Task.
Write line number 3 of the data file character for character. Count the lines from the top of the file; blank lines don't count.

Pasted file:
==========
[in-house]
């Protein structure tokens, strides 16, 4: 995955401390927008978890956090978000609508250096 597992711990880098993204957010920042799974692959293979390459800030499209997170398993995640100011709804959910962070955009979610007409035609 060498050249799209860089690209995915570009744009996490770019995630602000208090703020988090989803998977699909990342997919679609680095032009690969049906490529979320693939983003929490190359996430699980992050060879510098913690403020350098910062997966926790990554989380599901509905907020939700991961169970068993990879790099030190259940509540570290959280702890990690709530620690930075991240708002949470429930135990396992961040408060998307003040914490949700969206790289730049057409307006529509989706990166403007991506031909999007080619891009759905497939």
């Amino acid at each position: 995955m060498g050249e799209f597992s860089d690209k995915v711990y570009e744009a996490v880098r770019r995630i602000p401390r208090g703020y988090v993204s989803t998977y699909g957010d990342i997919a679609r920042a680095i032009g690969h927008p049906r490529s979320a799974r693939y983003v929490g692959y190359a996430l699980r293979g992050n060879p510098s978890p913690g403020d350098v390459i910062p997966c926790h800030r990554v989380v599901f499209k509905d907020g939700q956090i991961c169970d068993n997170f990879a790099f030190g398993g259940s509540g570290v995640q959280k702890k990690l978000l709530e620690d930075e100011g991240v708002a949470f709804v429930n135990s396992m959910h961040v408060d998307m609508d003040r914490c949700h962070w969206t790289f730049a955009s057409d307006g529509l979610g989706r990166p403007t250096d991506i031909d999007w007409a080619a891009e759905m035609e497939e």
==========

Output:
């Amino acid at each position: 995955m060498g050249e799209f597992s860089d690209k995915v711990y570009e744009a996490v880098r770019r995630i602000p401390r208090g703020y988090v993204s989803t998977y699909g957010d990342i997919a679609r920042a680095i032009g690969h927008p049906r490529s979320a799974r693939y983003v929490g692959y190359a996430l699980r293979g992050n060879p510098s978890p913690g403020d350098v390459i910062p997966c926790h800030r990554v989380v599901f499209k509905d907020g939700q956090i991961c169970d068993n997170f990879a790099f030190g398993g259940s509540g570290v995640q959280k702890k990690l978000l709530e620690d930075e100011g991240v708002a949470f709804v429930n135990s396992m959910h961040v408060d998307m609508d003040r914490c949700h962070w969206t790289f730049a955009s057409d307006g529509l979610g989706r990166p403007t250096d991506i031909d999007w007409a080619a891009e759905m035609e497939e």